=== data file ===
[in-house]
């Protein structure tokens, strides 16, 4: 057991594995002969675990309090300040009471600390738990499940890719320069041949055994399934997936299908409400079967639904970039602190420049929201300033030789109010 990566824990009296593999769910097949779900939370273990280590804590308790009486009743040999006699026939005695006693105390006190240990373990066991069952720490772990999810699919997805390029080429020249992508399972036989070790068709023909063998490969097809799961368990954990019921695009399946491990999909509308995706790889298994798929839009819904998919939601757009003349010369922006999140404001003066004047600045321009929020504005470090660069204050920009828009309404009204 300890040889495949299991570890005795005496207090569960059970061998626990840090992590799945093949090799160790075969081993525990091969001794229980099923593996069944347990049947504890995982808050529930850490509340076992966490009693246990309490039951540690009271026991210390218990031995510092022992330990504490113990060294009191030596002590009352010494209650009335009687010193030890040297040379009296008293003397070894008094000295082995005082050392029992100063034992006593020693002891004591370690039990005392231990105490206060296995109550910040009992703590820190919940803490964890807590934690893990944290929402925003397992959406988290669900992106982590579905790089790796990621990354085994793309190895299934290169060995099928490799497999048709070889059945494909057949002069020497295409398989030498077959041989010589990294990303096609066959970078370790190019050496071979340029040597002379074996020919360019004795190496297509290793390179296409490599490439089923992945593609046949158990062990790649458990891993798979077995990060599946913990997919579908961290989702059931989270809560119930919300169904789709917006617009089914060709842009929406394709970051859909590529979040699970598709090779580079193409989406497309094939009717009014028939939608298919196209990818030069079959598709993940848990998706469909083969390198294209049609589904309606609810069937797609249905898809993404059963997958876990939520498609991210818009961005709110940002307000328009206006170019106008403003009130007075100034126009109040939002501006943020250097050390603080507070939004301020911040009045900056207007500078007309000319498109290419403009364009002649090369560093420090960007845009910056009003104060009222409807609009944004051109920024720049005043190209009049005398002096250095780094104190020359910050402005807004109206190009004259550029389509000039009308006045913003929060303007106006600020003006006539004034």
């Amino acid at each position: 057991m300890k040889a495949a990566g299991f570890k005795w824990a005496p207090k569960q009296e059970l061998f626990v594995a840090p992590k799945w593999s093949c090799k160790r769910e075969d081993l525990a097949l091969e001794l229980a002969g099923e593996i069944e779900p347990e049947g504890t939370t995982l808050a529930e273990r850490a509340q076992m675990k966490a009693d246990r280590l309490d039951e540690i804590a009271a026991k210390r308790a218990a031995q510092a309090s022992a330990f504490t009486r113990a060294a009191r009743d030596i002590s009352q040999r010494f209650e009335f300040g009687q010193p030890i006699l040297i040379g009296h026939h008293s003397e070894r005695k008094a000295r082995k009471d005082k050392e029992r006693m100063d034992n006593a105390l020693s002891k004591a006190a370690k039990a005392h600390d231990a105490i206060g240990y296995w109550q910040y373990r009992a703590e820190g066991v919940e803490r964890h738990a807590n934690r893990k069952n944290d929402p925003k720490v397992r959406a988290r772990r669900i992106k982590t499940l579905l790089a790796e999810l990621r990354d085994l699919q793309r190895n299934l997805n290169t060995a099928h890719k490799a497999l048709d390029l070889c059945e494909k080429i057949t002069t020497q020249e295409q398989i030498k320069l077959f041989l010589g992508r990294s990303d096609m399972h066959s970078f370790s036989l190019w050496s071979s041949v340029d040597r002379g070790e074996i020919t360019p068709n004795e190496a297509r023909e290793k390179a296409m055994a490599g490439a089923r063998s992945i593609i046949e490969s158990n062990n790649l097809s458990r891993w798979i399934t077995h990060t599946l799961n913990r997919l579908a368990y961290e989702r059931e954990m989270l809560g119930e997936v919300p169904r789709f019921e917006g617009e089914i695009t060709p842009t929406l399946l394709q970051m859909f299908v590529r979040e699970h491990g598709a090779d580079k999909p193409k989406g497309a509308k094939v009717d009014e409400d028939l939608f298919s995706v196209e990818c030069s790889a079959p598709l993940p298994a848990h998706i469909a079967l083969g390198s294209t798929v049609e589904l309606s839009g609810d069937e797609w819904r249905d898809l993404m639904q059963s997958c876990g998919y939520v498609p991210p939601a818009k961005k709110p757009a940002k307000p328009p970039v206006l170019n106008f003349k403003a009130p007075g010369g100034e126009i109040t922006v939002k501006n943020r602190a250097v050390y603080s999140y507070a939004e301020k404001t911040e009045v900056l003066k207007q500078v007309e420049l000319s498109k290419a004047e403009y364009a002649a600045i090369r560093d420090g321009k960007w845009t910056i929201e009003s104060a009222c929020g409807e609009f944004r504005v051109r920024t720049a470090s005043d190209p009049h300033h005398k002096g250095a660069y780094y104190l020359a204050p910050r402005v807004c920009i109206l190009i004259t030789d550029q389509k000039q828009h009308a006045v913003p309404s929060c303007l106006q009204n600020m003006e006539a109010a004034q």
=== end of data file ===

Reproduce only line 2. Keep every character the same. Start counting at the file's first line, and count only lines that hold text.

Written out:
């Protein structure tokens, strides 16, 4: 057991594995002969675990309090300040009471600390738990499940890719320069041949055994399934997936299908409400079967639904970039602190420049929201300033030789109010 990566824990009296593999769910097949779900939370273990280590804590308790009486009743040999006699026939005695006693105390006190240990373990066991069952720490772990999810699919997805390029080429020249992508399972036989070790068709023909063998490969097809799961368990954990019921695009399946491990999909509308995706790889298994798929839009819904998919939601757009003349010369922006999140404001003066004047600045321009929020504005470090660069204050920009828009309404009204 300890040889495949299991570890005795005496207090569960059970061998626990840090992590799945093949090799160790075969081993525990091969001794229980099923593996069944347990049947504890995982808050529930850490509340076992966490009693246990309490039951540690009271026991210390218990031995510092022992330990504490113990060294009191030596002590009352010494209650009335009687010193030890040297040379009296008293003397070894008094000295082995005082050392029992100063034992006593020693002891004591370690039990005392231990105490206060296995109550910040009992703590820190919940803490964890807590934690893990944290929402925003397992959406988290669900992106982590579905790089790796990621990354085994793309190895299934290169060995099928490799497999048709070889059945494909057949002069020497295409398989030498077959041989010589990294990303096609066959970078370790190019050496071979340029040597002379074996020919360019004795190496297509290793390179296409490599490439089923992945593609046949158990062990790649458990891993798979077995990060599946913990997919579908961290989702059931989270809560119930919300169904789709917006617009089914060709842009929406394709970051859909590529979040699970598709090779580079193409989406497309094939009717009014028939939608298919196209990818030069079959598709993940848990998706469909083969390198294209049609589904309606609810069937797609249905898809993404059963997958876990939520498609991210818009961005709110940002307000328009206006170019106008403003009130007075100034126009109040939002501006943020250097050390603080507070939004301020911040009045900056207007500078007309000319498109290419403009364009002649090369560093420090960007845009910056009003104060009222409807609009944004051109920024720049005043190209009049005398002096250095780094104190020359910050402005807004109206190009004259550029389509000039009308006045913003929060303007106006600020003006006539004034």